DVAR TORAH  Tazria-Metzora
This week’s Parsha describes the afflictions which may happen to us,
the examination by the Kohen, and the laws of the quarantine, if
The Mishna teaches us "that All afflictions one sees except their
own."  We are taught that no man can examine and evaluate their own
afflictions and conduct; another must help in pointing them out.  When
we notice character and behavior shortcomings in others we immediately
condemn and point them out with regularity.  We are very sensitive to
the poor behavior and lack of manners in others.
The Parsha of Metzora details the affliction of leprosy.  The rabbis
describe this affliction as the punishment for speaking ill of others
(lashon hara).  The Torah teaches us that disparaging other people,
gratuitously discussing their faults simply for the pleasure involved
is a sin against man and God.  Even more so the Torah forbids a Jew to
speak evil of another, and even to hint at another's shortcomings, it
is even forbidden to listen to evil talk.  Even the listener who says
nothing is denounced as committing a sin.
There is a story involving Hagaon R' Moshe Feinstein z'l, who had a
visitor come to visit him one morning while he was preparing to have his
breakfast.  The visitor sat with him while he was eating his breakfast
observing every move the Rav made.  At the end of the meal when Rav
Feinstein was about to drink his coffee, the visitor noticed that
there were two containers of milk on the table, each from a different
reputable company that produced Cholov Yisrael (special supervised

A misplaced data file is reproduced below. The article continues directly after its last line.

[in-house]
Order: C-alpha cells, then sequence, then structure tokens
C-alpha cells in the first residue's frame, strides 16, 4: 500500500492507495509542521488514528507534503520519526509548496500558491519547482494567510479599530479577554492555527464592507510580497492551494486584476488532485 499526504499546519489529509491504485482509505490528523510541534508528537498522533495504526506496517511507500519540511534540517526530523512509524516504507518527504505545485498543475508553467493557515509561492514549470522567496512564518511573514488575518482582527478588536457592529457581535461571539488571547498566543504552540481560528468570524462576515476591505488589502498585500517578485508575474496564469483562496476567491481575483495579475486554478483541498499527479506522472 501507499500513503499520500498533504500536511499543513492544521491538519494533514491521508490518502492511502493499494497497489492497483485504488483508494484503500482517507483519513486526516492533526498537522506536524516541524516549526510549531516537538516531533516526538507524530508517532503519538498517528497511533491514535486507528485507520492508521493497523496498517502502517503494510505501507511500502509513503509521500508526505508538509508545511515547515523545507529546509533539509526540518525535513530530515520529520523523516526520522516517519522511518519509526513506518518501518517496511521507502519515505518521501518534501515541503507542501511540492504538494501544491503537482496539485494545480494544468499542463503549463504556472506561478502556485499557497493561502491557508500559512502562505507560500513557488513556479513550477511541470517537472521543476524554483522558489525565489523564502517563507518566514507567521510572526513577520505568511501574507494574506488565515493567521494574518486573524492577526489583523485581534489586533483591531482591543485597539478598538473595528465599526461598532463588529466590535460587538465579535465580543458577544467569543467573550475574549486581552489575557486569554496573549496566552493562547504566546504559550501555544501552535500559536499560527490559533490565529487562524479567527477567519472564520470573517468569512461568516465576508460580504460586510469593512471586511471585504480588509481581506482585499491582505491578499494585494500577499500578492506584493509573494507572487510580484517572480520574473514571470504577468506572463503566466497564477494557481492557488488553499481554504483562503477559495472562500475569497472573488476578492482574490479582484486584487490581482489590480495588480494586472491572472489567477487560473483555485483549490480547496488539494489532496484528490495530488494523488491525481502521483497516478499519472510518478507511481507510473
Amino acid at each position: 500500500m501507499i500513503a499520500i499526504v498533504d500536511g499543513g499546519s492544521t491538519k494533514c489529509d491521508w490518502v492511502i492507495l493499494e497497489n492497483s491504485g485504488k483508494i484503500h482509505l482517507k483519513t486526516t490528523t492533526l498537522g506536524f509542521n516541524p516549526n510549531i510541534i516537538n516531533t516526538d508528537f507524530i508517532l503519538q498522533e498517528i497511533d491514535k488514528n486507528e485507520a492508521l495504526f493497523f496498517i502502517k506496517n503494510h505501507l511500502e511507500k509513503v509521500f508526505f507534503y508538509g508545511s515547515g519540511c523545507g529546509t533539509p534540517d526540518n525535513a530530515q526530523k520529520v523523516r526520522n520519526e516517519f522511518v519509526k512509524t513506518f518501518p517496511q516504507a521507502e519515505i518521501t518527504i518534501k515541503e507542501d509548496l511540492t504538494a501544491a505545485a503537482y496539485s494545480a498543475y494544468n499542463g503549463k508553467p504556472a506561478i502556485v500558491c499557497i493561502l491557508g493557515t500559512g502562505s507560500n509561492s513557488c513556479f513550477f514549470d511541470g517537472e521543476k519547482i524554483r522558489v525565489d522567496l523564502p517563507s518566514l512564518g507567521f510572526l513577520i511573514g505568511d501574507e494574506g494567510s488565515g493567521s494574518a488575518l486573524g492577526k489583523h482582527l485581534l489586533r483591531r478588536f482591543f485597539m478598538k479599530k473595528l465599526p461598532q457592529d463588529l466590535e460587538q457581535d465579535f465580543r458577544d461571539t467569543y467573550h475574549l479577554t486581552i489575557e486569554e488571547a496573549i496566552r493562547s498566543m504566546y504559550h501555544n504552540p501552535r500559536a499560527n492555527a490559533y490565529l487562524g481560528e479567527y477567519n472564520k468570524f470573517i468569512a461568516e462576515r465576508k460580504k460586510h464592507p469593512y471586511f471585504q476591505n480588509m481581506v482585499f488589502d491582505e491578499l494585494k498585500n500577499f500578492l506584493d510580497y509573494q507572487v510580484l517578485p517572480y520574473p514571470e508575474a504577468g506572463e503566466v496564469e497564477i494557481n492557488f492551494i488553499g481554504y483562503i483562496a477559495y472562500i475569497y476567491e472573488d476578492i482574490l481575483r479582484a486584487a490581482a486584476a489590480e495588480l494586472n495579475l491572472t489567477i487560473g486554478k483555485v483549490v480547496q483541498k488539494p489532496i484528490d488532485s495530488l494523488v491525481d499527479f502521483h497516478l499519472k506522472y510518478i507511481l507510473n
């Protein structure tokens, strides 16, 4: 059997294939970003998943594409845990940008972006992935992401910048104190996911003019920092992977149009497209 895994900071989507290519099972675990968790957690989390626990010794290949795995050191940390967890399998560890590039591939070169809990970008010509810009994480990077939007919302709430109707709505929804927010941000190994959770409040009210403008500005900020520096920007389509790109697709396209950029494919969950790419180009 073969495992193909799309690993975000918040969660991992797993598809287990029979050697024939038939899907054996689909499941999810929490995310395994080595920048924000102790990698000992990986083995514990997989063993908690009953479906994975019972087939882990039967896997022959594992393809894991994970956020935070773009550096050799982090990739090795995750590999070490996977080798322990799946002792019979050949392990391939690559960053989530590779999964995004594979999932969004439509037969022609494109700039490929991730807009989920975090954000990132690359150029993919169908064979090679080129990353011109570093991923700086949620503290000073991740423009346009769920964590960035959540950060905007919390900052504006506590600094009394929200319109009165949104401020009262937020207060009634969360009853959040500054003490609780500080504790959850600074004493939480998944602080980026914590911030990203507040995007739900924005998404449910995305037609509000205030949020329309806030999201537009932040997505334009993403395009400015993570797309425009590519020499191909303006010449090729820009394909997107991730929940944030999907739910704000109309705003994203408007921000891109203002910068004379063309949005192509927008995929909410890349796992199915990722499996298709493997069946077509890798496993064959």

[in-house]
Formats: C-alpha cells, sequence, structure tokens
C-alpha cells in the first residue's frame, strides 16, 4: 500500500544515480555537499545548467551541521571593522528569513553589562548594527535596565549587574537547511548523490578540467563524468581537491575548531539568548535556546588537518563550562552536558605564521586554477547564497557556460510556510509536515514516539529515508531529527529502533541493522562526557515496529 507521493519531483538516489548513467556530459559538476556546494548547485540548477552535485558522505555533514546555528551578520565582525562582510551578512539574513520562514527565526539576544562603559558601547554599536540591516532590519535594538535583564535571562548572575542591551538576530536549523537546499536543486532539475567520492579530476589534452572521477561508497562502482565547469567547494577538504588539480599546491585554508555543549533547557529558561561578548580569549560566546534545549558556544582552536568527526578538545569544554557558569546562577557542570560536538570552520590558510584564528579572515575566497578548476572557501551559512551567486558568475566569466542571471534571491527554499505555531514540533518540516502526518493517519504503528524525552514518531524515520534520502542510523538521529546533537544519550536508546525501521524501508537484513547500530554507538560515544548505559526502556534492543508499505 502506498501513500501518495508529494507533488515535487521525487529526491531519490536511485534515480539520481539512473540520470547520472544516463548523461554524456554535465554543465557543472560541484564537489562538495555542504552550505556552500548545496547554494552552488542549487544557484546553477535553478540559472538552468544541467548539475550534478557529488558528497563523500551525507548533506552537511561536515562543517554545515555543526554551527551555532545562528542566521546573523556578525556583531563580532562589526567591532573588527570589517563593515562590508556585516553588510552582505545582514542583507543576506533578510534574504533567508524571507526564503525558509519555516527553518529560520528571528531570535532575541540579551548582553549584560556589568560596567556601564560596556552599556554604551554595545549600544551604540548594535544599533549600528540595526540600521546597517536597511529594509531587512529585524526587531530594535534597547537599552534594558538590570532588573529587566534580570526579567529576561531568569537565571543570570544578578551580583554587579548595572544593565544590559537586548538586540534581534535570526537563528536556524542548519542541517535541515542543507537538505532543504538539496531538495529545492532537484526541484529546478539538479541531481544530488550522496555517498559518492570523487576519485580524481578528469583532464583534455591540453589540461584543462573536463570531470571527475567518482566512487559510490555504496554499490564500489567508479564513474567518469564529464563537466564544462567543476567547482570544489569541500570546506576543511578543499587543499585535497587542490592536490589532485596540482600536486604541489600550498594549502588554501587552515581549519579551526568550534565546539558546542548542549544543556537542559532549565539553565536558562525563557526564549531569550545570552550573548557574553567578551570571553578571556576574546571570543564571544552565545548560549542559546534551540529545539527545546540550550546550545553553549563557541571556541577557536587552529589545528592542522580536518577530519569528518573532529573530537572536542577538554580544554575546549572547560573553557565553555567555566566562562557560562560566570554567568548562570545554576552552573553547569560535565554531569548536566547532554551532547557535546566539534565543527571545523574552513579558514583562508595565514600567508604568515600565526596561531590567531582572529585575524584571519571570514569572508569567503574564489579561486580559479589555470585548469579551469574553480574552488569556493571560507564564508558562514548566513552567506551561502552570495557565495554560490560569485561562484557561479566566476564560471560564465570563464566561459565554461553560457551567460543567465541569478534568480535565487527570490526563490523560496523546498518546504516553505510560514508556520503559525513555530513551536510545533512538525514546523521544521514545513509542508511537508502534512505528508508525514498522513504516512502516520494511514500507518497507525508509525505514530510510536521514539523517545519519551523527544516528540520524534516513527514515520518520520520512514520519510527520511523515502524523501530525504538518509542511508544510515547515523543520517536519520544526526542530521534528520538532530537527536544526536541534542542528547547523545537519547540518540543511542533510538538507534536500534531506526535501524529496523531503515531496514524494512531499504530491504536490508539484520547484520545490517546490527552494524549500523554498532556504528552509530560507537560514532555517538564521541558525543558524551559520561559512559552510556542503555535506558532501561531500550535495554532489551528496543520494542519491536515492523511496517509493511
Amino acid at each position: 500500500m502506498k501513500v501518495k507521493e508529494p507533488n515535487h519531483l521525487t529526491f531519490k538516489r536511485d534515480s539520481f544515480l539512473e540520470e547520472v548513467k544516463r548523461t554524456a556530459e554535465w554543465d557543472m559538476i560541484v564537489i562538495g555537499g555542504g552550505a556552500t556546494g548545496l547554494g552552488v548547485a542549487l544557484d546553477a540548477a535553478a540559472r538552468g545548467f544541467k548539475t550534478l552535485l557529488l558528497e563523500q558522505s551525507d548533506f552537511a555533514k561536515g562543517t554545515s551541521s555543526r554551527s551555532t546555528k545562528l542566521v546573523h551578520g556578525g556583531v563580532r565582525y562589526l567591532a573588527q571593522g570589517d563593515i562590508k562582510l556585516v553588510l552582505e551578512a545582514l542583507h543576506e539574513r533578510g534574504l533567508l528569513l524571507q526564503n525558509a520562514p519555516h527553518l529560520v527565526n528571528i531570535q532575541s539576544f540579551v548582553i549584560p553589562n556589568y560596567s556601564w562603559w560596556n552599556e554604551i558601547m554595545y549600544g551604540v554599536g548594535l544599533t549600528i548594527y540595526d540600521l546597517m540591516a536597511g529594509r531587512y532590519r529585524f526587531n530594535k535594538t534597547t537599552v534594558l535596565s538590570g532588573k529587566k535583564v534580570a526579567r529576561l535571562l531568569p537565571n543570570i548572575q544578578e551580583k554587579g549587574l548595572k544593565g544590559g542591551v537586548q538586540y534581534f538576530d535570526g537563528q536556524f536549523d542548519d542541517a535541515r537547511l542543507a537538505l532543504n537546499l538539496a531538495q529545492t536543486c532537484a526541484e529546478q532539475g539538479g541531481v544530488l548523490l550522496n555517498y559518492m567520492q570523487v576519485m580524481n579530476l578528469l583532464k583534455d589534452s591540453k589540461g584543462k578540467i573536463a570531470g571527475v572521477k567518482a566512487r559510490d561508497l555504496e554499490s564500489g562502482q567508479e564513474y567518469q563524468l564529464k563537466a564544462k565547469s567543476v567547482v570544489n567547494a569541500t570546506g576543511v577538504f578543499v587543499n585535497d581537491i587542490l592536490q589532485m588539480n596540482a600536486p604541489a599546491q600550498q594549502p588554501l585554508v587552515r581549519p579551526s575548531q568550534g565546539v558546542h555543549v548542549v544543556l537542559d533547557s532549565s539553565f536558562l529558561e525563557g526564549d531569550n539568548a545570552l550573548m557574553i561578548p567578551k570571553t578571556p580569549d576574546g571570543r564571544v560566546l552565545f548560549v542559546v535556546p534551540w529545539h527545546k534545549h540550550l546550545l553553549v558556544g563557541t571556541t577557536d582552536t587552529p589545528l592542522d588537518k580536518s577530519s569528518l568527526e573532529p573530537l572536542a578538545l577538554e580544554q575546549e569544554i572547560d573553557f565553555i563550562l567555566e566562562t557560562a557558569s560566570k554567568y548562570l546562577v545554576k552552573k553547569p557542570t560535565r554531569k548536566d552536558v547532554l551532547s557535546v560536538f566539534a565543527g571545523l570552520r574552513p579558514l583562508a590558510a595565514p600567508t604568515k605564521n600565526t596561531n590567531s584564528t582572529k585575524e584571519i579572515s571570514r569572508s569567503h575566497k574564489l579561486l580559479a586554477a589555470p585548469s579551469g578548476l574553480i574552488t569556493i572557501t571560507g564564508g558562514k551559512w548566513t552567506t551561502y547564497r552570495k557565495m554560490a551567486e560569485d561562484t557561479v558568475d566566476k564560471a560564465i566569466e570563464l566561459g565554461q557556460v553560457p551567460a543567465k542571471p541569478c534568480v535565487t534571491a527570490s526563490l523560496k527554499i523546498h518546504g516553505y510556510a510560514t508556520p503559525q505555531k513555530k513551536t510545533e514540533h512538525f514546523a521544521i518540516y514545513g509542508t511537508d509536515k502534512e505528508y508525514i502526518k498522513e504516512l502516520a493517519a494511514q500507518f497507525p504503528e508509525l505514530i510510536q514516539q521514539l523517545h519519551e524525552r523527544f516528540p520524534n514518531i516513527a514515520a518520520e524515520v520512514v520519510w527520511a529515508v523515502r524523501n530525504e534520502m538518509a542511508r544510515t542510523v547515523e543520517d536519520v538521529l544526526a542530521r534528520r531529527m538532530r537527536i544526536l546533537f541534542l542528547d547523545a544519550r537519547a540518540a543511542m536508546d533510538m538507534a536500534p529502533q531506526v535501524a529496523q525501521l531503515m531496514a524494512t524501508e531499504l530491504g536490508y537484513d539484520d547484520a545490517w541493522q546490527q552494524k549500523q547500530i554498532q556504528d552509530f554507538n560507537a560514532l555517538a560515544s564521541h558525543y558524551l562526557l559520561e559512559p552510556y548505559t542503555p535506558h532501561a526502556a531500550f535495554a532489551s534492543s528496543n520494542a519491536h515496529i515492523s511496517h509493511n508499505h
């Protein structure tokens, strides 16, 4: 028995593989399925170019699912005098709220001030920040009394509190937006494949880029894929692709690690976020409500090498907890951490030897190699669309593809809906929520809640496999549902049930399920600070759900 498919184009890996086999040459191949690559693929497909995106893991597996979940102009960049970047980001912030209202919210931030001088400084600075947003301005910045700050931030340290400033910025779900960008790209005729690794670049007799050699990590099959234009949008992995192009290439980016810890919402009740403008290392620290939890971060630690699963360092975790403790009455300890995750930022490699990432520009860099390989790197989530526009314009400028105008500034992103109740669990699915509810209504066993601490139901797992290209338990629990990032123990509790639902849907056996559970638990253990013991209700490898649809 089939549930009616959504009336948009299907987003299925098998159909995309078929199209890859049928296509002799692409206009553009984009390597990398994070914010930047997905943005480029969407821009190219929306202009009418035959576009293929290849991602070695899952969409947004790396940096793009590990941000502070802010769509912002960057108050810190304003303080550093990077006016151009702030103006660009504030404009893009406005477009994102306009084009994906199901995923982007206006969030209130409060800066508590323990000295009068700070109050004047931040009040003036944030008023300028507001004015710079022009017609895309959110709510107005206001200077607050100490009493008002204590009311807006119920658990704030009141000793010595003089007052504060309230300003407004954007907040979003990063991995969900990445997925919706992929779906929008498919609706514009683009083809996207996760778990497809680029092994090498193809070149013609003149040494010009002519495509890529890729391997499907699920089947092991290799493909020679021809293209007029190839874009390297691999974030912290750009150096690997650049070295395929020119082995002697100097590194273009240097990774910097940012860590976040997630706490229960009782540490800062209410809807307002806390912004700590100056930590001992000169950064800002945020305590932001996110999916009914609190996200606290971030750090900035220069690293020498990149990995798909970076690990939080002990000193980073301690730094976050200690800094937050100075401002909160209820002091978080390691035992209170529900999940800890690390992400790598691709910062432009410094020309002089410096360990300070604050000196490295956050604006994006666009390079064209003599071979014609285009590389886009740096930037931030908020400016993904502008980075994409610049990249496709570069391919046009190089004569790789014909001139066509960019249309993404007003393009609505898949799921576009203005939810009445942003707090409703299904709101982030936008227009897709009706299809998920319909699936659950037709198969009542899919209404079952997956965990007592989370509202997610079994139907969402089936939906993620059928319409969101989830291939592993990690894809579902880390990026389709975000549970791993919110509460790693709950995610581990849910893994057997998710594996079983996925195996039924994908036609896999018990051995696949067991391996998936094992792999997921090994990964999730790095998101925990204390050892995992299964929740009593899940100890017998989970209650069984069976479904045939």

milk).  The Rav picked up one carton of milk, looked at it, and then
put it down.  He then took the other container and poured himself some
milk for his coffee.  The visitor immediately realized that the Rav
did not trust the supervision of the company listed on the first
carton and that the Hechser on the second carton was superior.  He
took it upon himself to spread the word that he personally saw that
the Rav did not trust company so and so, and in this way, he hoped to
protect the community from problems with Kashrut obstacles.  The rumor
succeeded in taking root.  Many distributors began to refuse to carry
the products of the non-reliable company, and the officials of the
company decided to meet with the Rav directly and to ask him why he
felt that their standards were not acceptable.  When they asked for an
explanation, he smiled at them and confirmed that he indeed did trust
them and that he even had a container of their milk in his
refrigerator at the very moment.  When they asked him why he had
refused to drink their milk that particular morning, he recalled the
incident and explained simply. The container was empty!"  It became
immediately apparent that the entire situation was a sorry and sad
case of Lashon Hara.






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